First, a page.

Strengths: -The paper is written well and the theoretical claims are sound. The analysis steps are explained thoroughly in the main text and appendix. The presentation of technical results is clear with some simple cases. -One of the first results in adaptive "non-linear" control, which is a generalization of previous linear results in the literature. -An extensive empirical evaluation is performed which gives an idea about the performance of the proposed algorithm in a more real-life setting which is both novel and promising for future research in this field.

Weaknesses: -The theoretical contribution seems marginal. Since the underlying RKHS is assumed to be known, ultimately, the system identification boils down to estimating W which follows from [1] as mentioned in the main text. Moreover, the rest of the analysis uses the Gaussian assumption on the system evolution noise in order to use GP bandit results in literature. However, even in the simple setting of LQR considered in [1], the system evolution noise is assumed to be sub-Gaussian and it is then generalized more to different noise distributions and adversarial setting. Thus, Gaussian assumption seems too restrictive. -On the contrary of the standard single trajectory result in recent online control literature, the setting is episodic and the result does not recover the known regret result in literature for LQR. I’m not sure if this is an artifact of the analysis or the unavoidable outcome of the algorithm. -In the theoretically analyzed algorithm optimism in the face of uncertainty principle is used. However, since this optimization step is computationally intractable (especially in high-dimensional control setting), it is assumed that an oracle executes this step efficiently. I’m not sure if this is a practical assumption. -In the experiments section, please correct me if I’m wrong, Thompson Sampling is used instead of optimism due to its polynomial time execution. However, even in the simpler case of LQR, Thompson Sampling has guarantees only for the scalar systems [2].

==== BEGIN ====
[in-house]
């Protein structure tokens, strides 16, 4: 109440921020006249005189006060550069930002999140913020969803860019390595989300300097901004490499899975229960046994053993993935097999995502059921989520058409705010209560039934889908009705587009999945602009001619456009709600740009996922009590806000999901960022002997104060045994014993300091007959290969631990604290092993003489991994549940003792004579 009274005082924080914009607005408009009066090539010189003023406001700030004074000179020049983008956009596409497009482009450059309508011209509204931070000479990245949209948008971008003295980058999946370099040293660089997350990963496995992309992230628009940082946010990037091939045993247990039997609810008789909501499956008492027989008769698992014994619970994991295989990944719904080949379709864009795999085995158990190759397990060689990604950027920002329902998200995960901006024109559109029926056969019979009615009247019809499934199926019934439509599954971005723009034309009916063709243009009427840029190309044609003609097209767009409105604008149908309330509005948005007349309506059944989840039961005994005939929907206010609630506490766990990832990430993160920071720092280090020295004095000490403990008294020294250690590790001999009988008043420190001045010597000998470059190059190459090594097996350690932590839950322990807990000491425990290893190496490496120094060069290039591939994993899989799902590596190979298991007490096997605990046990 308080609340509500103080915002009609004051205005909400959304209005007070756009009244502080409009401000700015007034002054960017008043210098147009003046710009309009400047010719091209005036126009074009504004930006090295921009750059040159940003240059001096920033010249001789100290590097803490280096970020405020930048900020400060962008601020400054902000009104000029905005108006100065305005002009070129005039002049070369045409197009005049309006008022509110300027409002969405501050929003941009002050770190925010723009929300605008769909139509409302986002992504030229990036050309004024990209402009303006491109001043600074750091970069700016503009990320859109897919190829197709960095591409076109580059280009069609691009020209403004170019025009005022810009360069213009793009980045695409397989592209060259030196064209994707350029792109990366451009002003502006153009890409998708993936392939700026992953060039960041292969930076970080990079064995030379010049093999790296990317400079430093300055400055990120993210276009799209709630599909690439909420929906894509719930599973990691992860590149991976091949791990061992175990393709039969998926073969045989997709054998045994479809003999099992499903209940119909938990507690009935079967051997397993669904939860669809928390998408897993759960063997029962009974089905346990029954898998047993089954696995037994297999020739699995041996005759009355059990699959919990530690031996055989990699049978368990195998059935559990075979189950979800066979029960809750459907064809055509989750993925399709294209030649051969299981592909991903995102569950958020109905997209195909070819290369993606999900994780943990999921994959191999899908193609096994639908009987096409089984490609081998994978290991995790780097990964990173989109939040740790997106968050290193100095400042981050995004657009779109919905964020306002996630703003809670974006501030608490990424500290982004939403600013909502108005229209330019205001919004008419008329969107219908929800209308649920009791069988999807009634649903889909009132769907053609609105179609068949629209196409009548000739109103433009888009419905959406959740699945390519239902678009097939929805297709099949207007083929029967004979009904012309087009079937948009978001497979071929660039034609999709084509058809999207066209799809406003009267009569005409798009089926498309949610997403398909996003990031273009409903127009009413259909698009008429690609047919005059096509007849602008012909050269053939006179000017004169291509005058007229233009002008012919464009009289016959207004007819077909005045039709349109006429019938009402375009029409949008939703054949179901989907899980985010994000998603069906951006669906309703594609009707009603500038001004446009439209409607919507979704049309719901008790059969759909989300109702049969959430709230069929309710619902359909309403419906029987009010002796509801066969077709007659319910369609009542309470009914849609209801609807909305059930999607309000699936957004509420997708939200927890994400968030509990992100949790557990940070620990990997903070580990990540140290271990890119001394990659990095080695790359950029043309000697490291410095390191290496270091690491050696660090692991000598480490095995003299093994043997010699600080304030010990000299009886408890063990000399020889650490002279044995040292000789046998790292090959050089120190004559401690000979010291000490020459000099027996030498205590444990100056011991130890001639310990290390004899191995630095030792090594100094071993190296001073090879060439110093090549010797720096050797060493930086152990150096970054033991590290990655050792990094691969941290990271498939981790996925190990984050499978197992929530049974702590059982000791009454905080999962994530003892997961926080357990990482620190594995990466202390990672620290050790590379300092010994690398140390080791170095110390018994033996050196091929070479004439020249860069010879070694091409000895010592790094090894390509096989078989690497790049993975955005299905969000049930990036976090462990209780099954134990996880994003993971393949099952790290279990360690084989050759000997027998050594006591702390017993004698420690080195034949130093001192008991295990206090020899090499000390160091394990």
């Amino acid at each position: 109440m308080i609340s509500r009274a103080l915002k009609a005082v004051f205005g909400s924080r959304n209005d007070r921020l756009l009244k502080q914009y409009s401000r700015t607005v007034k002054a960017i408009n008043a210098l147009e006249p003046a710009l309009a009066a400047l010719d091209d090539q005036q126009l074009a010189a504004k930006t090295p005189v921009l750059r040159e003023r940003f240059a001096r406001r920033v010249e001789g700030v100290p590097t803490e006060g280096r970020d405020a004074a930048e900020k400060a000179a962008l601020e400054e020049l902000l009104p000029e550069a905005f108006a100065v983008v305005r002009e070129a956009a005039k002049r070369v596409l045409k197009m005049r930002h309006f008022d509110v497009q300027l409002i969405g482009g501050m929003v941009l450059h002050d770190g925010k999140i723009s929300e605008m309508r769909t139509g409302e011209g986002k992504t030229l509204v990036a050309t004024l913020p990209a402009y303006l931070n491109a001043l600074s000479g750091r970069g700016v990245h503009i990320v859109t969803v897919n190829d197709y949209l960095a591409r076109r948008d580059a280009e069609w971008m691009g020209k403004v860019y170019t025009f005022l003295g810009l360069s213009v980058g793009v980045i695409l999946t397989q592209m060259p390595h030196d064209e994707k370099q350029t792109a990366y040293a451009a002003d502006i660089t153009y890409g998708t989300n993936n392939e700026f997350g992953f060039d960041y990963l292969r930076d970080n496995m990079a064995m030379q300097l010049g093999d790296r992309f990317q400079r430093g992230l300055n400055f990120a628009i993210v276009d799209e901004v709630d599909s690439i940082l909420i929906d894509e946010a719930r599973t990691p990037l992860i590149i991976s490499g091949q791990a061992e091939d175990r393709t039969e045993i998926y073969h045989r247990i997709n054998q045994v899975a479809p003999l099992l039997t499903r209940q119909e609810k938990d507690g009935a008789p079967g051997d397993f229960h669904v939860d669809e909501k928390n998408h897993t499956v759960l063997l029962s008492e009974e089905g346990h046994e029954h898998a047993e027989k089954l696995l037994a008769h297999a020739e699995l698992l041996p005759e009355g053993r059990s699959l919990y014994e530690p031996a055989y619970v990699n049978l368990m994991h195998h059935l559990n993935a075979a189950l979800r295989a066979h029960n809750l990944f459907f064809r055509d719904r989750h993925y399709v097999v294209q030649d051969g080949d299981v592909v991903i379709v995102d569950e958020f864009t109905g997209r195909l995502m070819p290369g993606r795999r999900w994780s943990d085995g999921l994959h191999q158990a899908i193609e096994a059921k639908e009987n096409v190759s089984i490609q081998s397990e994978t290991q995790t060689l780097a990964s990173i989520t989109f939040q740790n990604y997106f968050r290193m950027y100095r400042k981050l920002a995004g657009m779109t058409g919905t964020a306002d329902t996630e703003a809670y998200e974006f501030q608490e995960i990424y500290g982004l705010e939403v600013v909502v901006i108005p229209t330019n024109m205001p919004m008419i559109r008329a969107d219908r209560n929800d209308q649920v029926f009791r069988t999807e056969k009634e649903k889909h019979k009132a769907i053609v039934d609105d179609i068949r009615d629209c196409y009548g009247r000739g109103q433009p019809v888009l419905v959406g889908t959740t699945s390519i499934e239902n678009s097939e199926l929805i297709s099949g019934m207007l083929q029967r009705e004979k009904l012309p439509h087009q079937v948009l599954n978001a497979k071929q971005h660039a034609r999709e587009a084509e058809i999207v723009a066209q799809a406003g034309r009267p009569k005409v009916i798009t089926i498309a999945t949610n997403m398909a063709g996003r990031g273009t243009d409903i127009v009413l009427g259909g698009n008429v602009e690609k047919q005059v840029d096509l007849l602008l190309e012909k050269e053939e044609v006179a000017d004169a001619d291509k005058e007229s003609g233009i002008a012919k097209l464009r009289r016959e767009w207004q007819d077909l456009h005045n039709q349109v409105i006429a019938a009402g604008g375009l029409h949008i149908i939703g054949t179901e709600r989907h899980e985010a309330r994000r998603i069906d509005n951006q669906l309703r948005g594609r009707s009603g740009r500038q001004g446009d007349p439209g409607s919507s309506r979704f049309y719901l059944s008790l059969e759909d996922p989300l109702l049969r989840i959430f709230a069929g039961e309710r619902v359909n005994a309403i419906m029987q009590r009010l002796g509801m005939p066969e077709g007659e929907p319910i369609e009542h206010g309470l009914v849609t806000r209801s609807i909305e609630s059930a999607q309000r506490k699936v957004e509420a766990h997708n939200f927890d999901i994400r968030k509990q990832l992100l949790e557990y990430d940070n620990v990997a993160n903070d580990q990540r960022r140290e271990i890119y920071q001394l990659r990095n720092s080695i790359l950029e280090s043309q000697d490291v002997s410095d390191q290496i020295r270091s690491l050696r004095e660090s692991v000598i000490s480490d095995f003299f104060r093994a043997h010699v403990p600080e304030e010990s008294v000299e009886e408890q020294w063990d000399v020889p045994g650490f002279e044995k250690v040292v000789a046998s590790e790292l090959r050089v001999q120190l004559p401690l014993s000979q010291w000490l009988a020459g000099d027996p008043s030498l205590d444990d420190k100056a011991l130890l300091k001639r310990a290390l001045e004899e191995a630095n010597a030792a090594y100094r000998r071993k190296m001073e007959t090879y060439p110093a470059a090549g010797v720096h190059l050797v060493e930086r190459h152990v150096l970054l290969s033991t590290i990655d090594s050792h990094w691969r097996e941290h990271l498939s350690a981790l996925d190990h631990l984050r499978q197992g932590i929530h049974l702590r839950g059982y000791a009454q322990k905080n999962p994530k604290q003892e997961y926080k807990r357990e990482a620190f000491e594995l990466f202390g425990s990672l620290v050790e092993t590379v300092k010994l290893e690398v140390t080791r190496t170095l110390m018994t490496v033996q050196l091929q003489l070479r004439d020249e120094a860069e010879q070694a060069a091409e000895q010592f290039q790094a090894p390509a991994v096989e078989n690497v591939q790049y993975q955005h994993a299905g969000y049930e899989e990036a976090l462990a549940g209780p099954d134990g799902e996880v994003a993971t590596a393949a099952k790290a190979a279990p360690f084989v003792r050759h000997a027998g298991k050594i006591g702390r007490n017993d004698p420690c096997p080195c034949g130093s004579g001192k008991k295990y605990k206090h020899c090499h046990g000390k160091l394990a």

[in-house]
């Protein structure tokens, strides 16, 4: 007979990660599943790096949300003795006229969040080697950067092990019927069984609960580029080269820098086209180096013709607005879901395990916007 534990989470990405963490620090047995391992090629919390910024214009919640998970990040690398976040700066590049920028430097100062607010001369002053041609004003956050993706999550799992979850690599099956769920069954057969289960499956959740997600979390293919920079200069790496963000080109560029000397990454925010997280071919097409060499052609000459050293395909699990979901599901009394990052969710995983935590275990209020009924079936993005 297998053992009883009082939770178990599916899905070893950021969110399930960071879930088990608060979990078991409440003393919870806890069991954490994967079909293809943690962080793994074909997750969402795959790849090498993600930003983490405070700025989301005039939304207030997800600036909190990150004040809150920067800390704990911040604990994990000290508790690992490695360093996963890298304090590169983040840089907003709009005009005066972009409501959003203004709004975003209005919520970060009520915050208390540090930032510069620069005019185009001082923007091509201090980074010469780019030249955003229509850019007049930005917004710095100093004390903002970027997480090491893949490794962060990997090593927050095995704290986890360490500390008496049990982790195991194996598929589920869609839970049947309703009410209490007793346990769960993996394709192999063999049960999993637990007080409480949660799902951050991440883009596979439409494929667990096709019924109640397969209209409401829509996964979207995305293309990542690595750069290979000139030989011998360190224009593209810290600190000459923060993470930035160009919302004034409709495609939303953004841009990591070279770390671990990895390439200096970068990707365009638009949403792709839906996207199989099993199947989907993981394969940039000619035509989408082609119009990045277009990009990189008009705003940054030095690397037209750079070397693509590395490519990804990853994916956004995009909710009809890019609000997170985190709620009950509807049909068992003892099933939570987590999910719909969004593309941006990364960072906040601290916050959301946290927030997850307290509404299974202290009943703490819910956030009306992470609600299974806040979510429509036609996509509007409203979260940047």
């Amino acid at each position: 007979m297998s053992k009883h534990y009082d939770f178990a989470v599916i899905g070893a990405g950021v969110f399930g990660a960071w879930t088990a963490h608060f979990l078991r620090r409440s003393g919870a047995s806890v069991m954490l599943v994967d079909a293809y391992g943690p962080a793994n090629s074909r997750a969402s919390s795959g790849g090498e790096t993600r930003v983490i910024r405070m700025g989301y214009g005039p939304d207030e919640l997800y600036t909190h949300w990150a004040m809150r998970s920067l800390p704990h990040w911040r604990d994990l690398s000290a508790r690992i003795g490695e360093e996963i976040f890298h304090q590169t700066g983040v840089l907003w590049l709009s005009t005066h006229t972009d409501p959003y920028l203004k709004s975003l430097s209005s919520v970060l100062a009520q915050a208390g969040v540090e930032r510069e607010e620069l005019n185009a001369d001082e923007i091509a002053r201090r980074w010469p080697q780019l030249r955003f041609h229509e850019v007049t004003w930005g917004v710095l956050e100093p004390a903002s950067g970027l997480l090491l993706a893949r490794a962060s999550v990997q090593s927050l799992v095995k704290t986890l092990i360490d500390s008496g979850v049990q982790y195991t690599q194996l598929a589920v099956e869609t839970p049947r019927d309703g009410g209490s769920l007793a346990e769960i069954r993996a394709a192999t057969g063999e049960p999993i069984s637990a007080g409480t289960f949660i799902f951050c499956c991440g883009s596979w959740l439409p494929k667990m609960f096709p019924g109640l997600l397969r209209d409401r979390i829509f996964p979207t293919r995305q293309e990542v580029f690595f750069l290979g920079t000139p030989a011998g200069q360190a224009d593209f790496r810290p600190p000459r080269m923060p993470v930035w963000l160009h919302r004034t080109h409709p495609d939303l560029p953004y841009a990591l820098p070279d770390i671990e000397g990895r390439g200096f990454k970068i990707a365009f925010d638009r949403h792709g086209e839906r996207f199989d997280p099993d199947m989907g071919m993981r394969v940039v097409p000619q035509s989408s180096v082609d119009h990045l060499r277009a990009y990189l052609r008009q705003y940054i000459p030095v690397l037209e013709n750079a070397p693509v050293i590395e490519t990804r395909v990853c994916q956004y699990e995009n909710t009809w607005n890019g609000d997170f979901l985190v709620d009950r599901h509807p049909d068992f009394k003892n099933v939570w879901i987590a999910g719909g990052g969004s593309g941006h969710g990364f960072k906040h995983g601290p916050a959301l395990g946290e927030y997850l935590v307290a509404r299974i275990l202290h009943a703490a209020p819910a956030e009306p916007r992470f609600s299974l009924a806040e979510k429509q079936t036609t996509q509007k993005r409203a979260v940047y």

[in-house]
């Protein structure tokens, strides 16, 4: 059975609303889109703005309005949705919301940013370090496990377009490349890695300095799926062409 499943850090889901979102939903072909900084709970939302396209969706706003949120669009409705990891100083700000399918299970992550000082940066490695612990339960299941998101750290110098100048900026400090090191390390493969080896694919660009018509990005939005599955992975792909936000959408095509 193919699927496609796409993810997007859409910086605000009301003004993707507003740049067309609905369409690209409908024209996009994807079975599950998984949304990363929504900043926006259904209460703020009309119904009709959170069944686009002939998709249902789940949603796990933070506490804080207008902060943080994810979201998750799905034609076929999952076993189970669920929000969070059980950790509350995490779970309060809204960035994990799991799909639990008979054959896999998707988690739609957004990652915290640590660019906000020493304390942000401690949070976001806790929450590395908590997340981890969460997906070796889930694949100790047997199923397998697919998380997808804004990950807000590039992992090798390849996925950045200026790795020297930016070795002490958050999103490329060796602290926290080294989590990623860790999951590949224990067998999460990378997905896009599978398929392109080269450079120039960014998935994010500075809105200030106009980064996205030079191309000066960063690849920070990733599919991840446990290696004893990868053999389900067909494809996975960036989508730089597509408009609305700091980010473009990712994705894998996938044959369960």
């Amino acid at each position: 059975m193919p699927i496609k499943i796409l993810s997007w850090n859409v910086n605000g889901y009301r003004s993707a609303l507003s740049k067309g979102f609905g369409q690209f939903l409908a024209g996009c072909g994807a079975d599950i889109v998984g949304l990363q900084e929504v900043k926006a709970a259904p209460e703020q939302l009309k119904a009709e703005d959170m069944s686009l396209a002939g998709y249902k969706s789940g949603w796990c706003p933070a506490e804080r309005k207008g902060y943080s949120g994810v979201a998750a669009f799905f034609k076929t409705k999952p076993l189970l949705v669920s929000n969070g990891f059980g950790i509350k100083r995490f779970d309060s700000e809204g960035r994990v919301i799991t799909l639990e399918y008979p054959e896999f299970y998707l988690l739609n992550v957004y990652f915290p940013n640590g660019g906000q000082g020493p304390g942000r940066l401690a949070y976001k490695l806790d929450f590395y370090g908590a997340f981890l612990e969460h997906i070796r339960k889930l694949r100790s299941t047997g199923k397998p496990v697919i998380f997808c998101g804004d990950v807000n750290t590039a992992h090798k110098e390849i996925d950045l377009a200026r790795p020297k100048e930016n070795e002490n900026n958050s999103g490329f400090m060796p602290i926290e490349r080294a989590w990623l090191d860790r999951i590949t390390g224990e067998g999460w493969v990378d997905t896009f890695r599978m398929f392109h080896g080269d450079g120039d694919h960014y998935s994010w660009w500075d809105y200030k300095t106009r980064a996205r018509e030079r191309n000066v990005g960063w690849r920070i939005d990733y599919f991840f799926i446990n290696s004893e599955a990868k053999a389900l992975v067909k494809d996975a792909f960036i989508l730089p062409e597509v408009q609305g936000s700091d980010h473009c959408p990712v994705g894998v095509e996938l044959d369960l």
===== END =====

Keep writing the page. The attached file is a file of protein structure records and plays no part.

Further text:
Correctness: The theoretical claims and analysis are correct. It seems like a different version of the algorithm is used in the experiments (based on Thompson sampling for optimism). It would be great, it is clarified by the authors.

Clarity: The paper is very well written and it includes discussions for special cases which improves the understanding. The experimental section, especially the details of executed algorithm, could be explained in more detail.

Relation to Prior Work: The work is well placed to the prior work in literature and somewhat generalizes the prior results in online linear control.

Reproducibility: Yes